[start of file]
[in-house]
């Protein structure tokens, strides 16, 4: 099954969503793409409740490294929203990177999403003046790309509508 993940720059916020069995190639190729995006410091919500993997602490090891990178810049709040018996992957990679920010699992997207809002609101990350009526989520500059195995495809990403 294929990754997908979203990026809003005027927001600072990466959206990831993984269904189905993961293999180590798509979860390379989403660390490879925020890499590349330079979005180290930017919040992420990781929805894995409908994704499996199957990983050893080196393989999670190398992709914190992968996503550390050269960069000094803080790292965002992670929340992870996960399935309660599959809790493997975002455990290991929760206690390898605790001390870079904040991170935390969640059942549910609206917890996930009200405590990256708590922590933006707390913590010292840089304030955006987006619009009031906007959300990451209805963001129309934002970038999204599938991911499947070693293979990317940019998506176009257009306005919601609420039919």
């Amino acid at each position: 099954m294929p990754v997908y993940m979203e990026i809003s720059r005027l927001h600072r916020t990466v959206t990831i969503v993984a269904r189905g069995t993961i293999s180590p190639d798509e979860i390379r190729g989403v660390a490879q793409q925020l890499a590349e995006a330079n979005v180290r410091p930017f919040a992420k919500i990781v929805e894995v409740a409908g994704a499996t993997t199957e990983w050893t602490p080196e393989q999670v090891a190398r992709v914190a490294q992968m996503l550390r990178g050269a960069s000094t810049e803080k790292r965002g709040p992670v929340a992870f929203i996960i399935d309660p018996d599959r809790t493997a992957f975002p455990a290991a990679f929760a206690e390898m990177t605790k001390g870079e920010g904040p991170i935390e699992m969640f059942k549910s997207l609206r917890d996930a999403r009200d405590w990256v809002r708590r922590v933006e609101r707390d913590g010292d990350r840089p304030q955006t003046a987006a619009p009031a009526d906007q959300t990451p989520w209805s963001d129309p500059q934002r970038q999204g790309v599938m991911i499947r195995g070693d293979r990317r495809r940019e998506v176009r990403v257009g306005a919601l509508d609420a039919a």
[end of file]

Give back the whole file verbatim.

[in-house]
């Protein structure tokens, strides 16, 4: 099954969503793409409740490294929203990177999403003046790309509508 993940720059916020069995190639190729995006410091919500993997602490090891990178810049709040018996992957990679920010699992997207809002609101990350009526989520500059195995495809990403 294929990754997908979203990026809003005027927001600072990466959206990831993984269904189905993961293999180590798509979860390379989403660390490879925020890499590349330079979005180290930017919040992420990781929805894995409908994704499996199957990983050893080196393989999670190398992709914190992968996503550390050269960069000094803080790292965002992670929340992870996960399935309660599959809790493997975002455990290991929760206690390898605790001390870079904040991170935390969640059942549910609206917890996930009200405590990256708590922590933006707390913590010292840089304030955006987006619009009031906007959300990451209805963001129309934002970038999204599938991911499947070693293979990317940019998506176009257009306005919601609420039919």
């Amino acid at each position: 099954m294929p990754v997908y993940m979203e990026i809003s720059r005027l927001h600072r916020t990466v959206t990831i969503v993984a269904r189905g069995t993961i293999s180590p190639d798509e979860i390379r190729g989403v660390a490879q793409q925020l890499a590349e995006a330079n979005v180290r410091p930017f919040a992420k919500i990781v929805e894995v409740a409908g994704a499996t993997t199957e990983w050893t602490p080196e393989q999670v090891a190398r992709v914190a490294q992968m996503l550390r990178g050269a960069s000094t810049e803080k790292r965002g709040p992670v929340a992870f929203i996960i399935d309660p018996d599959r809790t493997a992957f975002p455990a290991a990679f929760a206690e390898m990177t605790k001390g870079e920010g904040p991170i935390e699992m969640f059942k549910s997207l609206r917890d996930a999403r009200d405590w990256v809002r708590r922590v933006e609101r707390d913590g010292d990350r840089p304030q955006t003046a987006a619009p009031a009526d906007q959300t990451p989520w209805s963001d129309p500059q934002r970038q999204g790309v599938m991911i499947r195995g070693d293979r990317r495809r940019e998506v176009r990403v257009g306005a919601l509508d609420a039919a």